CRRC’s “Chief Obligation is to the Chinese State”: Report

Written by William C. Vantuono, Editor-in-Chief

“CRRC AND BEIJING’S DASH FOR GLOBAL ROLLING STOCK DOMINANCE,” a report prepared by Radarlock, which describes itself as “a research organization that uses data-driven analysis to understand techno-economic dynamics in world affairs,” says that China Railway Rolling Stock Corp. (CRRC) is an arm of the Chinese government with “indelible ties to the Chinese Communist Party,” and whose executives “wear dual hats as corporate and as Party leaders.”

“This report underscores the fact that CRRC is controlled by the Chinese government and has made crystal clear its desire to decimate the railcar manufacturing industry in the United States and the thousands of Americans it employs,” Railway Supply Institute (RSI) President Mike O’Malley told Railway Age.

Following is an excerpt of the report, prepared by Radarlock’s Emily de La Bruyère and Nathan Picarsic:

“In terms of direct financial support, CRRC is one of the most heavily subsidized companies in China. Since 2015, CRRC has reported a total of 5.4 billion RMB (almost $800 million USD) in direct subsidies, with 1.37 billion RMB (approximately $191 million USD) in 2018. CRRC is expanding its global presence—internationalizing, acquiring foreign technologies and collecting global data—in concert with not just the CCP (Chinese Communist Party), but also military actors. CRRC’s annual report explicitly declares its dedication to Beijing’s military-civil fusion (MCF) strategy: ‘We will implement the military-civil fusion development strategy and expand the application of technology and products,’ writes the company, alongside commitments to One Belt One Road (OBOR); Made in China 2025, Beijing’s ambitions to become a ‘Manufacturing Great Power’; the Internet Plus program that underlies the social credit system; and the ‘Go Out’ policy. CRRC also works with other, less explicitly military players that the United States has already labeled as predatory actors or national security threats. For example, CRRC actively cooperates with Huawei, connecting the physical infrastructure of rail to Huawei’s information technology networks in pursuit of a government-linked ‘Internet of Things with Chinese characteristics.’ These connections are not accidental. CRRC is clear in its mandate that its chief obligation is to the Chinese State. The nature and status of company personnel reveal indelible ties to the CCP. Most of the managers are directly appointed for political purposes. Executives at CRRC wear dual hats as corporate and as Party leaders.”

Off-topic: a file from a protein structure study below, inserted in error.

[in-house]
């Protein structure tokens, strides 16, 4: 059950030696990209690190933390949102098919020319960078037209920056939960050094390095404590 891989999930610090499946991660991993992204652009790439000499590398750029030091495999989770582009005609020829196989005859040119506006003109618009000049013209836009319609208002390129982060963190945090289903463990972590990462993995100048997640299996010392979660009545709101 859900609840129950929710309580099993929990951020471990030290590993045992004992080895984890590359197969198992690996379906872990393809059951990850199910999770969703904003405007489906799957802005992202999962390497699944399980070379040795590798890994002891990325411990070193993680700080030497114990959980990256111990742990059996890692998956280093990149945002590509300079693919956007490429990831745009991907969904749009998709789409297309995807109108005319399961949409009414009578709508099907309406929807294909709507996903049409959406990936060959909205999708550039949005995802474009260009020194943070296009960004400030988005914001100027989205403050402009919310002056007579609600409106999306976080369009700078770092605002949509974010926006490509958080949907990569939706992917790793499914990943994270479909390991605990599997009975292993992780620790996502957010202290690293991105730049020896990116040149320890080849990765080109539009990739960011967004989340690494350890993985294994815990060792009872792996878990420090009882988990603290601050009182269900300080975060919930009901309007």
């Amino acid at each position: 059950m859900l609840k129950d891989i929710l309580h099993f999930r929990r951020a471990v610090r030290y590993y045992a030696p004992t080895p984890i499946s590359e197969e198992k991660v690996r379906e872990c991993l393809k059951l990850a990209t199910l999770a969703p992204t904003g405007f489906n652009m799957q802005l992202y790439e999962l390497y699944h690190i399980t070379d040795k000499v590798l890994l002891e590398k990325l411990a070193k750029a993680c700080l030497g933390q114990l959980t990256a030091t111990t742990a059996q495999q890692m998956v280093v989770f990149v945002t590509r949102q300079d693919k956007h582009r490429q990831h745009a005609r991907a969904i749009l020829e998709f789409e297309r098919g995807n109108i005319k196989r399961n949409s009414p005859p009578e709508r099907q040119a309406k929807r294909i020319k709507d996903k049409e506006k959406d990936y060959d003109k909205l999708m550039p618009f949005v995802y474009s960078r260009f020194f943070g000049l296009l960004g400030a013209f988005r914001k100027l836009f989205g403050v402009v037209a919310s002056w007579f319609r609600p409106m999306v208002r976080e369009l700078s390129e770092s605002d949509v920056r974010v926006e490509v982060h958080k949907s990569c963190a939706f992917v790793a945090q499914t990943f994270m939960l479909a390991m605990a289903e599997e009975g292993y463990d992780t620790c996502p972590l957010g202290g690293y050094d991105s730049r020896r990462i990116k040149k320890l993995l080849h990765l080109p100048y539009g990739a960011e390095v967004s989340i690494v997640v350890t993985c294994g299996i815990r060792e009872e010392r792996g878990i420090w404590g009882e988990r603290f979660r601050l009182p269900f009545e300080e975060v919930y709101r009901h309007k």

RSI has circulated the Radarlock report to its member companies as well as on Capitol Hill. In Should [Washington] Metro Worry About Chinese Railcars? Just Buy American, an opinion piece published by The Hill, O’Malley refers to theproposed federal funding ban on new procurements of mass transit railcars or buses from companies owned or subsidized by the government of the People’s Republic of China, if the procurement uses any Federal Transit Administration formula or bus funding. The ban is included in the National Defense Authorization Act (NDAA):

“Opponents of the measure have stepped up their defense with a consistent retort—that there is no American manufacturing of passenger railcars, suggesting that Chinese state-owned enterprises such as CRRC are somehow indistinguishable from the other private companies with which it competes in the United States. American jobs and businesses are not at stake, they argue, because the companies CRRC competes with are similarly “foreign-owned” companies. 

“That could not be further from the truth.

“Indeed, the companies CRRC competes with can all trace their roots back to countries outside the United States, companies that include well known multinational corporations such as Siemens, Alstom, Kawasaki, Hyundai Rotem, Stadler and Bombardier. 

“But there are two key distinctions that make all of these companies entirely different from CRRC. Not only are they not state-owned enterprises (SOEs) that answer only to a sovereign government, but they also are very much American manufacturers. Much like their relatives in the automotive sector, companies such as Siemens, Alstom, Bombardier and Kawasaki have rich histories in the United States that stretch back decades or longer.”

Similarly, the Alliance for American Manufacturing, commenting on the Radarlock report, said, “China’s SOEs like CRRC and [automobile manufacturer] BYD are part of China’s plan to dominate entire industries, and pose major economic and national security threats. U.S. taxpayer money shouldn’t be used to subsidize the ambitions of the Chinese State. Whether Congress passes a full NDAA or the slimmed-down version, it’s time for lawmakers to ban Chinese SOEs from building railcars and buses.”

CRRC has been aggressively pushing back against growing evidence that it is a Chinese SOE, releasing an infographic and establishing a website.


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